Why Can't Tesla Just Grant Elon Musk A New Pay Package? Critic And Legal Expert Says CEO 'Can't Replicate The Stock-Pumping Feats' From 2018

Zinger Key Points
  • Tesla’s current share price "is more than seven times greater than the split-adjusted price at the time of the January 2018 grant."
  • The analyst also suggested the move may be an "audacious effort by Musk to engage in income tax avoidance."

A legal expert and former New York City-based portfolio manager has jumped into the debate surrounding Tesla, Inc.’s TSLA shareholder vote to reinstate CEO Elon Musk‘s 2018 compensation plan, which was voided by a Delaware court, citing the lack of sufficient information provided to shareholders.

What Happened: Lawrence Fossi, in a Substack post, delved into why the Tesla board probably chose to seek a shareholder vote for ratifying the old pay package rather than “starting from scratch with a new grant.”

“I think there are two clear answers, one for Tesla and one for Musk,” he wrote.

If the board were to award a new compensation plan for Musk, matching the one from 2018, Tesla would show “massive losses for many years to come,” according to Fossi.

“And for Musk, such a package would create targets that would be all but impossible to achieve.”

Fossi detailed how the 2018 award was created, noting that Tesla had managed to whittle down the grant's $55.8 billion potential value to merely $2.6 billion as a compensation expense after various discounts.

The Hurdles: Fossi wrote that a new stock-based compensation expense for Musk is no longer possible because Tesla's current share price “is more than seven times greater than the split-adjusted price at the time of the January 2018 grant.”

“Even with the most heroic efforts of a compensation consultant, such an expense would be certain not only to wipe out any earnings for years to come, but also to put the income statement deep into the red.”

See Also: Everything You Need To Know About Tesla Stock

Musk's Not Enthusiastic Either? Fossi suggested Musk himself might be hesitant about a new plan. He argued that replicating the past stock price gains used to justify the 2018 award is unlikely as Tesla’s “growth story is over. It's now a shrinkage story.”

“Musk is desperate, and rolling the dice on his latest ‘robotaxi’ gambit,” Fossi wrote, adding that the CEO “cannot replicate the stock pumping feats that he performed for the 2018 version.”

Fossi also raised the possibility that reinstating the 2018 package was an “audacious effort by Musk to engage in income tax avoidance” due to the nature of his stock option plan.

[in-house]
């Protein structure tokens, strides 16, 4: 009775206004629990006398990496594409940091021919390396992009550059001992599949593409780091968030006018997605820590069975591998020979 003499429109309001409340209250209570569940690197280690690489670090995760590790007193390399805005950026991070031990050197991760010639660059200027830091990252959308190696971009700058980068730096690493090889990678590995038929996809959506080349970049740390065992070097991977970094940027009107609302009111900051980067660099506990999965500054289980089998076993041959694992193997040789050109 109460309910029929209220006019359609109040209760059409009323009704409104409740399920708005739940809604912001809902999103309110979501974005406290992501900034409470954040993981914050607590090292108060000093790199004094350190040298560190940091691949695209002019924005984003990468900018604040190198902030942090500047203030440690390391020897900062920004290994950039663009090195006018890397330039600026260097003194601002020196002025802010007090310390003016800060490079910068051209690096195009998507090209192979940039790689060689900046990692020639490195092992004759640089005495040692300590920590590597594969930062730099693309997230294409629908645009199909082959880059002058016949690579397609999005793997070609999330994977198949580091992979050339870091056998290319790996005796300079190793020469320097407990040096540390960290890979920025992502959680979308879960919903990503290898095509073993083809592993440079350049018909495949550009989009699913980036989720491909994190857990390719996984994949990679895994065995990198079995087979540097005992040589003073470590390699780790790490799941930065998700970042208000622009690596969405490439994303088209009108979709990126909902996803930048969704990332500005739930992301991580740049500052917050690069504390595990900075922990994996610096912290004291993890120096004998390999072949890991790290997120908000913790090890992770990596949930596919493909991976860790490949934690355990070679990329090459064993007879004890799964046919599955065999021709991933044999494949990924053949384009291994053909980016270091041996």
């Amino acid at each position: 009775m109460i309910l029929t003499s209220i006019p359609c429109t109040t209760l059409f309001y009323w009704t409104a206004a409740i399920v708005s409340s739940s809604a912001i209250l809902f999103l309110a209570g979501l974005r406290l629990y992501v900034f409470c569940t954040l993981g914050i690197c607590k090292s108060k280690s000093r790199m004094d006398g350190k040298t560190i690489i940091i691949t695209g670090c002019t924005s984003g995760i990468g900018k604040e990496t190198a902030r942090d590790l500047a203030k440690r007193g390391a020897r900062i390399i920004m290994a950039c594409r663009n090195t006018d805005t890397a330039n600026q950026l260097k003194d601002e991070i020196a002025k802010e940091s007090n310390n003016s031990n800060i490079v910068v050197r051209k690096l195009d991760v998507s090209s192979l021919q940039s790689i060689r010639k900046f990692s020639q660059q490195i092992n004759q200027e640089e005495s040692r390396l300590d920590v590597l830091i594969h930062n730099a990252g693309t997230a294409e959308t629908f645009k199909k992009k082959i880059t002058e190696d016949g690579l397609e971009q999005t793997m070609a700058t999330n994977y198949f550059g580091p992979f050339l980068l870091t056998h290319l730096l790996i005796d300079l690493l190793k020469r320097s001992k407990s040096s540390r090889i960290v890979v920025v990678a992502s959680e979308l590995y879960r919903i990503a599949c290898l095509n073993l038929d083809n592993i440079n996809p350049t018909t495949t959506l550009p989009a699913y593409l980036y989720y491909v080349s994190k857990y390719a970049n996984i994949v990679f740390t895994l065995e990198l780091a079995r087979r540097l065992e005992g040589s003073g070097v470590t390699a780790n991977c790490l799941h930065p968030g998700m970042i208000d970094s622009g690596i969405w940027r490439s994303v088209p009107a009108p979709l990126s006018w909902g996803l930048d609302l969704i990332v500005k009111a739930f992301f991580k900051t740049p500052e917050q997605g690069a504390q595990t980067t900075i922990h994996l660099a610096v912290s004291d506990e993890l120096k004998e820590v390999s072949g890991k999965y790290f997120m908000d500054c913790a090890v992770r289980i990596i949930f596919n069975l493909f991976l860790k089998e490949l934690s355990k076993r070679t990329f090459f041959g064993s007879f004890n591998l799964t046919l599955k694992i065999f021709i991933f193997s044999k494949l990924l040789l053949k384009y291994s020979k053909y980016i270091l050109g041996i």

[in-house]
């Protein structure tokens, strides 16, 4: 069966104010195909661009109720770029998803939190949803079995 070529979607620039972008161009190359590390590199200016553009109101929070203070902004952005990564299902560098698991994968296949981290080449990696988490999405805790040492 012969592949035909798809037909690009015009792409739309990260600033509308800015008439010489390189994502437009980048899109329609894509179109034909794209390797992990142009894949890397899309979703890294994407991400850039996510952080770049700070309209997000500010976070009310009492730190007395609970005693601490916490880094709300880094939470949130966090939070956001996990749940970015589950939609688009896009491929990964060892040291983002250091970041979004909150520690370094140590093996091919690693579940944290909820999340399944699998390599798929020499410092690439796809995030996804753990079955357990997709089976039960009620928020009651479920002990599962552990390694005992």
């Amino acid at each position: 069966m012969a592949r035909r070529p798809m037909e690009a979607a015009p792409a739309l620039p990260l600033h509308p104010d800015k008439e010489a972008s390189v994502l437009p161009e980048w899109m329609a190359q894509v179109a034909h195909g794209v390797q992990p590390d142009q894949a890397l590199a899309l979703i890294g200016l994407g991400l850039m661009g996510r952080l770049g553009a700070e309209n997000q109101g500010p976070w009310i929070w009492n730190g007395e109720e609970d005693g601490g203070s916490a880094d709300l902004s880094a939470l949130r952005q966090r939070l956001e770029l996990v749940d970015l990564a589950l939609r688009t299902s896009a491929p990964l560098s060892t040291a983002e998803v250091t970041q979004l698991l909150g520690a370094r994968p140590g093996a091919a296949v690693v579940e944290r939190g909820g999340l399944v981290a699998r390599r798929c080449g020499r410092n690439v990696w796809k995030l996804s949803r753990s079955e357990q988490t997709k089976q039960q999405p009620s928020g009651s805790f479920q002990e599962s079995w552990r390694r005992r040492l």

An Old Tesla Skeptic: Fossi, whose bio on X reads "Annoying Elon since 2016," has been a vocal critic of Tesla and Musk under the pseudonym “Montana Skeptic.” 

He has claimed that Musk had called up his former workplace, asking for Fossi to be fired, and even threatened to sue him for his critical commentary. Musk has never responded publicly about this yet. 

Why It Matters: Tesla's stock is still a far cry from its all-time high of $414.50 hit on Nov. 4, 2021, although the company remains the most valuable automaker with a market capitalization of $556 billion, as of Thursday's market close.

Musk's original package from 2018 was worth up to $56 billion, but due to Tesla’s recent stock price decline — which stems from underwhelming revenues and margins — its current potential value is approximately $47 billion​.

In February, a regulatory filing revealed Musk owns 20.5% of Tesla, holding 715,022,706 shares. However, he has expressed a desire to increase his stake to about 25% to maintain significant influence over the company as it expands its efforts in AI and robotics​.

Tesla's board is also doing everything possible to convince its large retail investor base to vote for reinstating Musk's 2018 award before its June 13 annual shareholder meeting. The vote is advisory, which means that the outcome does not legally obligate the company’s board of directors to take any specific action.

Tesla ended Thursday’s session up 0.49% at $174.84, according to data from Benzinga Pro.

(with inputs from Ramakrishnan M.)

Check out more of Benzinga’s Future Of Mobility coverage by following this link.

Read Next: ‘Please Take A Moment To Vote Your Tesla Shares:’ Elon Musk Makes Impassioned Plea To Shareholders Amid Backlash Over Renegotiating 2018 Pay Plan

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